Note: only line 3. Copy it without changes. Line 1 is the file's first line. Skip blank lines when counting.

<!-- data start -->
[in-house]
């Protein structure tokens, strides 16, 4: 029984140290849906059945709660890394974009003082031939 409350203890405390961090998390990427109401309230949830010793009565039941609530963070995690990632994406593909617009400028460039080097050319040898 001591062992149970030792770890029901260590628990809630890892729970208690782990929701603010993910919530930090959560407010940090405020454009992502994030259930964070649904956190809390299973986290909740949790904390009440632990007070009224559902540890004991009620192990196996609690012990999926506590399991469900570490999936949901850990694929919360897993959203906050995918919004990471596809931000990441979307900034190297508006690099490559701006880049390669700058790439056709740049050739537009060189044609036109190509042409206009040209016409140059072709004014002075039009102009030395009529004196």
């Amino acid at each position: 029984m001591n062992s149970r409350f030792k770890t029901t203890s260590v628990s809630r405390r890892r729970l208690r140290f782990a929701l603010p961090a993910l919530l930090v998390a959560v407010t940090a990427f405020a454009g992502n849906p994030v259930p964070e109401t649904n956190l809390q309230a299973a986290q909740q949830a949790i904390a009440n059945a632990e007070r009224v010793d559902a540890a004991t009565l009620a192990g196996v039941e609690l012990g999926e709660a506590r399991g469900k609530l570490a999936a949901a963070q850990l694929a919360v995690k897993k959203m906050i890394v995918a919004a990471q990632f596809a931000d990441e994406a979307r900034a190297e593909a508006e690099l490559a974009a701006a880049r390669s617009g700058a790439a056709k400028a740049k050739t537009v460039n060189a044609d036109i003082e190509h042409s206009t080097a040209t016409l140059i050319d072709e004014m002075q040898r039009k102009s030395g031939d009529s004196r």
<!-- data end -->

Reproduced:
């Amino acid at each position: 029984m001591n062992s149970r409350f030792k770890t029901t203890s260590v628990s809630r405390r890892r729970l208690r140290f782990a929701l603010p961090a993910l919530l930090v998390a959560v407010t940090a990427f405020a454009g992502n849906p994030v259930p964070e109401t649904n956190l809390q309230a299973a986290q909740q949830a949790i904390a009440n059945a632990e007070r009224v010793d559902a540890a004991t009565l009620a192990g196996v039941e609690l012990g999926e709660a506590r399991g469900k609530l570490a999936a949901a963070q850990l694929a919360v995690k897993k959203m906050i890394v995918a919004a990471q990632f596809a931000d990441e994406a979307r900034a190297e593909a508006e690099l490559a974009a701006a880049r390669s617009g700058a790439a056709k400028a740049k050739t537009v460039n060189a044609d036109i003082e190509h042409s206009t080097a040209t016409l140059i050319d072709e004014m002075q040898r039009k102009s030395g031939d009529s004196r």